I’d also like to announce an exciting theatrical opportunity. RoomJ parent Daniella Topol is the artistic director of Rattlestick Playwrights Theatre. Her latest project is called The Gett: A Young Wife’s Tale. The Gett is a Jewish myth about divorce and how we salvage and recover meaning through profound loss and ancient ritual. This performance, a live reading, is directed by Daniella and features four-time TONY nominee Tovah Feldshuh, Peter Mark Kendall, Alfredo Narciso, and Miriam Silverman. The performance is free, but check it out right away, because it’s only running until the 12th. Here’s the website for more information and to get (free) tickets:
Please support Daniella’s great work and please generously support the theatre (and arts) world in general – they are really struggling through the pandemic.
Lastly, I would like to announce that I am holding “virtual office hours” on Mondays from 9-11 and Thursdays from 11:45-12:45. If you have a matter you’d like to discuss, please know that I am broadly available; but those hours are specifically designated, so please feel free to reach out to me.
Finally, a quick word about Chanukah:
Chanukah is a fun festival. In the scheme of Jewish holidays, it is, of course, considered a minor one. It is not mentioned in the Bible, it has no Talmudic tractate associated with it, and it enjoys only minor liturgical attentions. But of course, due to its proximity to Christmas and the influence of Christianity on Western culture, Chanukah has taken on many of the trappings of Christian and secular “Christmas culture.” Which is all well and fine, I suppose. The external trappings notwithstanding, it’s still a great story.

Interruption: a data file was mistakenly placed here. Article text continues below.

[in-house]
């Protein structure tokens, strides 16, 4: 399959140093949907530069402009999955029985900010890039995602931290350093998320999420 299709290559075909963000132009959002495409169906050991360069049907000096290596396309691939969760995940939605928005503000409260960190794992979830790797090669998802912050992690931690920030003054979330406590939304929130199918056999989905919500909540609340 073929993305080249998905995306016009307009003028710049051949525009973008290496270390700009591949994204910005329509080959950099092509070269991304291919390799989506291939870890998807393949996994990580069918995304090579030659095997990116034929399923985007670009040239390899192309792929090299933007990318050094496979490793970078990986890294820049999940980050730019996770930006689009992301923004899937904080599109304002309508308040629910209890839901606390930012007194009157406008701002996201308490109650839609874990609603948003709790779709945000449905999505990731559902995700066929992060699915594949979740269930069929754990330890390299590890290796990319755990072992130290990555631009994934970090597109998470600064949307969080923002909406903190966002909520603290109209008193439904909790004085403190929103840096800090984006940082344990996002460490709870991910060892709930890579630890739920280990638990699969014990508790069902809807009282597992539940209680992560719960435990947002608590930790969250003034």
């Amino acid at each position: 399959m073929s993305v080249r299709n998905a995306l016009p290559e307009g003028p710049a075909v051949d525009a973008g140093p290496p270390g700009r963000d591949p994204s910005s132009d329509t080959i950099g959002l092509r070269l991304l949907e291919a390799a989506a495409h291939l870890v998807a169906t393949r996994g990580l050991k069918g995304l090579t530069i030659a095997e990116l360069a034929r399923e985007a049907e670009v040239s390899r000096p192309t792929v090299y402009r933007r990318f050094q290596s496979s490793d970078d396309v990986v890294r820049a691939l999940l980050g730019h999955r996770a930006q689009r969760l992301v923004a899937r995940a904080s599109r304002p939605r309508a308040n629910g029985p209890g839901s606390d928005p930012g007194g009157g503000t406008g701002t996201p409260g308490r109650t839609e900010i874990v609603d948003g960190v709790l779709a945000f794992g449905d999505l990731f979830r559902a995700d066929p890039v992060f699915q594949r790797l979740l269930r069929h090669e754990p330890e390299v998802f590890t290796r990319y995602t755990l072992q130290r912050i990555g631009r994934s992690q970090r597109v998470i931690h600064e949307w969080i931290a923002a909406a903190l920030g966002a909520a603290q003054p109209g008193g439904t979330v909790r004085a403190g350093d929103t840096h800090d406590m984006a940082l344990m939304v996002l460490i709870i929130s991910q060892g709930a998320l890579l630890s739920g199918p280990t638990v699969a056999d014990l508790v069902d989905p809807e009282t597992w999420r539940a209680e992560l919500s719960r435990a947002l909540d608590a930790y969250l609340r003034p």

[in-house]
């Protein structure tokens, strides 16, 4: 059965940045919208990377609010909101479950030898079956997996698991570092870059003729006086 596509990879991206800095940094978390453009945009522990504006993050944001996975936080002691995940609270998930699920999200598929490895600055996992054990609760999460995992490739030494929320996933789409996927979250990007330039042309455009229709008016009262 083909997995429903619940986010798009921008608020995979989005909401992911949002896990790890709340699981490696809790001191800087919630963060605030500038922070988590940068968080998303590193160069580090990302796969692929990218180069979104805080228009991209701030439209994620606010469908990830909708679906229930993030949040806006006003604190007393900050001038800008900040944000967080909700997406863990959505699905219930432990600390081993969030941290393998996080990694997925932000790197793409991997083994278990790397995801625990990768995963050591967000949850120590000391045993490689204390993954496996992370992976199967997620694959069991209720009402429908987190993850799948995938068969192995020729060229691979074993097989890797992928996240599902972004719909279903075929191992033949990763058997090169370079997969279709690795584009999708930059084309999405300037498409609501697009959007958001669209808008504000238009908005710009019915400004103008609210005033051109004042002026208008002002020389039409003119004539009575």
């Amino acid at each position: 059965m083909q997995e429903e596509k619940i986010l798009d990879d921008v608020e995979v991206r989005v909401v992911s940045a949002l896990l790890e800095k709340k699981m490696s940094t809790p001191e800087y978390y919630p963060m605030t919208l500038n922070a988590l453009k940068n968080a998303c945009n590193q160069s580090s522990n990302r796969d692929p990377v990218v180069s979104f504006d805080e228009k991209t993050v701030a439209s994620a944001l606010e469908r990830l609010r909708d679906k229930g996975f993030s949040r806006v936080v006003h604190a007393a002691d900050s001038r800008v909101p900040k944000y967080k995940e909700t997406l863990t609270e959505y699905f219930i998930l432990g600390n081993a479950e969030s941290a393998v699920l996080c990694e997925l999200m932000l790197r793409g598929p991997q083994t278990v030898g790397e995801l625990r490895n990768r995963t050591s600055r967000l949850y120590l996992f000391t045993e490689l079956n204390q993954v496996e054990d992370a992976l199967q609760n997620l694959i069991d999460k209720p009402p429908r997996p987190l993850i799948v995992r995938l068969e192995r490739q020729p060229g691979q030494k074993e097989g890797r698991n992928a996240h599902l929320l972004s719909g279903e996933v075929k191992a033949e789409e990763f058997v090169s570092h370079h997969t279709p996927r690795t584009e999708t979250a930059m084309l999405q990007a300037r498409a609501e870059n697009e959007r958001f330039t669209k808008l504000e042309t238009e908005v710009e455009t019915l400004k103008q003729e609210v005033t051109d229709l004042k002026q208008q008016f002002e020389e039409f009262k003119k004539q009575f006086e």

The origins of Chanukah, though, are more complex than they are generally understood to be. Michael Satlow, a professor of Jewish studies at Brown University and a specialist in the Second Temple period, sums up our understanding of Chanukah as follows:
The evil Greeks sought to impose a new culture and set of values, Hellenism, on their Jewish subjects. Some bad Jews gladly excepted Hellenism, throwing out their Judaism and assimilating into Greek culture. A few of the really, really bad Jews went further than this, and sought to help the Greeks destroy Judaism. But a few Jews, a loyal remnant led by Judah Maccabee, his father, and his brothers, rose up in defense of Judaism. They recaptured the defiled temple from the evil Greeks, and with God’s miraculous help, when a day’s worth of oil lasted for eight days, re-purified the temple and made all well again.